Post Office campaigner Alan Bates tells Government to ‘get on and pay people’

Mr Bates gave evidence to the Business and Trade Committee on Tuesday.

Alan Bates gave evidence to the committee on Tuesday
Post Office court case Alan Bates gave evidence to the committee on Tuesday (Sam Tobin/PA)

Former subpostmaster and lead campaigner Alan Bates has told MPs that the Government should “get on and pay people” amid continued fall-out from the Horizon IT scandal.

Mr Bates told the Business and Trade Committee that the Post Office should be “sold to someone like Amazon for £1” as he described the organisation as a “dead duck” that is “going to be a money pit for the taxpayer in the years to come”.

The campaigner led a group of 555 subpostmasters who took the Post Office to the High Court over the scandal, which was settled in December 2019.

His story recently became the subject of an ITV drama titled Mr Bates vs The Post Office, starring actor Toby Jones.

The Post Office revealed to the committee that it has had another 1,000 claims for financial redress since the series aired last month.

Alan Bates gives evidence to the Business and Trade Select Committee
Post Office Horizon IT scandal Alan Bates gives evidence to the Business and Trade Select Committee (House of Commons/UK Parliament/PA)

Chief executive Nick Read said he does not believe anyone at the company was told by the Government to slow down the payments of compensation to subpostmasters.

Mr Read also told MPs the correct legislation must be put in place if “mass exoneration is the right thing” in relation to convicted subpostmasters – adding that the process “may well” result in guilty people being absolved.

The Post Office boss, alongside chairman of the remediation committee Ben Tidswell, remediation matters director Simon Recaldin and Horizon and group litigation order IT director Simon Oldnall, all denied they are “untouchable”.

Mr Bates told the committee on Tuesday that he had considered getting all the former subpostmasters involved in the initial High Court case to “stand as MPs when the next election comes”, adding: “Then we’ll sort it out once and for all.”

Questioned on whether he believed the Government had got a grip of the redress process, Mr Bates said: “No, I’m afraid not – it’s very disappointing.

“This has been going on for years, as you well know, and I can’t see any end to it.”

Mr Bates was also asked about whether he believed it was a mistake that Government statements about forthcoming legislation did not propose any measures for those who joined him in the High Court case against the Post Office.

He told MPs: “I don’t know what you can do other than remove the whole scheme from Government itself … and try and do it elsewhere.

“We keep coming back to this time after time after time – pay people.

“There’s a lot of distractions, a lot of other things brought up, thrown up all the time – but just get on and pay people.”

Asked whether he believed that any change of chairman or chief executive at the Post Office would change how the organisation approached financial redress for subpostmasters, Mr Bates told MPs: “I think over the years I’ve been dealing with Post Office, the culture has always been Post Office.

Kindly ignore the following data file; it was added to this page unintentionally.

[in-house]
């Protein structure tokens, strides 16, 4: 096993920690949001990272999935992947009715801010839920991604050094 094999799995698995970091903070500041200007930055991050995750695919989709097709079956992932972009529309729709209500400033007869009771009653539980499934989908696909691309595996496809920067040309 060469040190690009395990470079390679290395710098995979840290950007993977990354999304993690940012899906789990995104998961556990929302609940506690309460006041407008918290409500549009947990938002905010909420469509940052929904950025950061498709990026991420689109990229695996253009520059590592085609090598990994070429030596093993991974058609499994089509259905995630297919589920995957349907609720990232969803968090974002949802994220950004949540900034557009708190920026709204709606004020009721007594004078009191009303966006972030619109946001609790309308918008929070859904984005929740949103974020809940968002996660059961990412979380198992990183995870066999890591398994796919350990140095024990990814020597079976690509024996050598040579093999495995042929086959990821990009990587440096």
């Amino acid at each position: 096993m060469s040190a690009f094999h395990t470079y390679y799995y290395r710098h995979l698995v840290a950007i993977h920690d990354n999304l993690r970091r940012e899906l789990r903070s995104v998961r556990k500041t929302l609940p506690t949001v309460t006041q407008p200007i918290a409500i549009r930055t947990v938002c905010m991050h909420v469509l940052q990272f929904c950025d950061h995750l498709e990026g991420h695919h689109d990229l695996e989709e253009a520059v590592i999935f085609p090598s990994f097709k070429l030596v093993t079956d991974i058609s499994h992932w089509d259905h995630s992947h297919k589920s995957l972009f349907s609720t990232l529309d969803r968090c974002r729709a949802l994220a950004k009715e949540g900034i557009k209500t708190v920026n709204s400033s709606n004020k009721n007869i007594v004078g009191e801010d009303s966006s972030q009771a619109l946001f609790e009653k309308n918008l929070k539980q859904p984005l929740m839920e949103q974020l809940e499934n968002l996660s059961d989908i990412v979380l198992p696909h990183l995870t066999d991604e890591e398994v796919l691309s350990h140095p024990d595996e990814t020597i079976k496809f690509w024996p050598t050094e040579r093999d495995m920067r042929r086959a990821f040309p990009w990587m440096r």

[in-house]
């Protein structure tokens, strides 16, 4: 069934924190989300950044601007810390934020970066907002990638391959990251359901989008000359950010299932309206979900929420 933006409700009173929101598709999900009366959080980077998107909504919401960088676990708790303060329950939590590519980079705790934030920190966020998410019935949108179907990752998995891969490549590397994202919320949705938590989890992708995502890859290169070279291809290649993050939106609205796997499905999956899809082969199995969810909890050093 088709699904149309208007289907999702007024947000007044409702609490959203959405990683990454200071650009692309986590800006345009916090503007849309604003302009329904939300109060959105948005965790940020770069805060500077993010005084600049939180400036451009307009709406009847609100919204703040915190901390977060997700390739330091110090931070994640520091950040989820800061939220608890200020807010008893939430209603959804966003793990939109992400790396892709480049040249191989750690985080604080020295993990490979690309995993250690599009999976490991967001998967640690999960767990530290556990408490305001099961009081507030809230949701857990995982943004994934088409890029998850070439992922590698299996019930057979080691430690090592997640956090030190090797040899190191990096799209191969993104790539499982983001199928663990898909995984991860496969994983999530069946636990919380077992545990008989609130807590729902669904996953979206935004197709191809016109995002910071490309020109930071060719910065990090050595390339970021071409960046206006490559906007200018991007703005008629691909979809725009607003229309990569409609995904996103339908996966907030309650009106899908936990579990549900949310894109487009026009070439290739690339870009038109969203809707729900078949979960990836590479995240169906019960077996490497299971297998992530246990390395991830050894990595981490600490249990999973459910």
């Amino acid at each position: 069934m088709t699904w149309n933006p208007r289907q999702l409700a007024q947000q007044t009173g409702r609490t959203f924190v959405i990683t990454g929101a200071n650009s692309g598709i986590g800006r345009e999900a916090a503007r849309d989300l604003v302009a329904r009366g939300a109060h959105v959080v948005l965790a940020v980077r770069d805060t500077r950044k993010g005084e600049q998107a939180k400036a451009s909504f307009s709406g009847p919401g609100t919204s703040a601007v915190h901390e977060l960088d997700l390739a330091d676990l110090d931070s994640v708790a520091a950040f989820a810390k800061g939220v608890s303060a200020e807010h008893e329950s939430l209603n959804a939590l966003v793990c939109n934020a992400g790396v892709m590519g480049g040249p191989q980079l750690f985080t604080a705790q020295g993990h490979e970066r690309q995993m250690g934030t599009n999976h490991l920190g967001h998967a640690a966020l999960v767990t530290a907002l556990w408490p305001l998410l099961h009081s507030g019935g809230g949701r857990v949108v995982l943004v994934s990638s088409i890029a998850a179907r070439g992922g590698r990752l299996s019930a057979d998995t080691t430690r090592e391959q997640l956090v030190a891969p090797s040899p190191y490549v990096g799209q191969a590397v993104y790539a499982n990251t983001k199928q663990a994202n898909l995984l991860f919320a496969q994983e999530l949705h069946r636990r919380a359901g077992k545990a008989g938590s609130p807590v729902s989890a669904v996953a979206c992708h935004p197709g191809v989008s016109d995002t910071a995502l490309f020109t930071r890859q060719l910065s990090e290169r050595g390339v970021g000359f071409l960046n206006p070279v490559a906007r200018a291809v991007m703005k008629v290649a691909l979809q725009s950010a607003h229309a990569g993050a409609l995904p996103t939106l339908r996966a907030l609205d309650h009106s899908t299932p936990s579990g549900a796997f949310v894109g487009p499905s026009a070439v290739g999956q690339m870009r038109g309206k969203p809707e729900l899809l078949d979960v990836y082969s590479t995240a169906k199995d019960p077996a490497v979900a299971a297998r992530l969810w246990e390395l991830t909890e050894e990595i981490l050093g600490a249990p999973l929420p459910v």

“It hasn’t changed, it’s been the same for donkey’s years – it will not change and you cannot change it.

“My personal view about Post Office is it’s a dead duck and it has been for years, and it’s going to be a money pit for the taxpayer in the years to come.

“You should sell it to someone like Amazon for £1, get really good contracts for all the serving subpostmasters and within a few years you’ll have one of the best networks around Britain.”

In the first panel to give evidence to the committee, a senior civil servant said it is “completely incorrect” to say that ministers have been pushing to go slow on paying out compensation to subpostmasters.

Carl Creswell, director of business resilience at the Department of Business and Trade, said ministers and senior civil servants wanted to pay out money faster.

It came after former Post Office chairman Henry Staunton – who is giving evidence in Parliament later on Tuesday – claimed he had been told to delay payouts to subpostmasters affected by problems with the Horizon computer system.

It opened a row with Business Secretary Kemi Badenoch, who accused him of spreading “made-up anecdotes”.

Post Office director Mr Tidswell said Mr Staunton showed “somewhat erratic” behaviour late last year.

Mr Staunton stepped down from the Post Office amid ongoing tensions last month.

Former Post Office chairman Henry Staunton arrives at the Houses of Parliament
Post Office Horizon IT scandal Former Post Office chairman Henry Staunton arrives at the Houses of Parliament (Lucy North/PA)

Since then he has claimed that in a meeting with former Department for Business, Energy and Industrial Strategy (BEIS) permanent secretary Sarah Munby he was told to “hobble” into the next general election, according to notes reported by The Times newspaper.

Mr Creswell said that he had been told that other Post Office board members would resign should Mr Staunton not be removed. “I was told that explicitly,” he said.

He said there were two main allegations that influenced Mr Staunton’s removal, first that he had tried to stop a whistleblowing investigation into his conduct and the second that he was “trying to stop” the process to recruit a new board member.

The Horizon IT scandal saw more than 700 subpostmasters prosecuted by the Post Office and handed criminal convictions between 1999 and 2015 as Fujitsu’s faulty Horizon system made it appear as though money was missing at their branches.

Hundreds of subpostmasters are still awaiting compensation despite the Government announcing that those who have had convictions quashed are eligible for £600,000 payouts.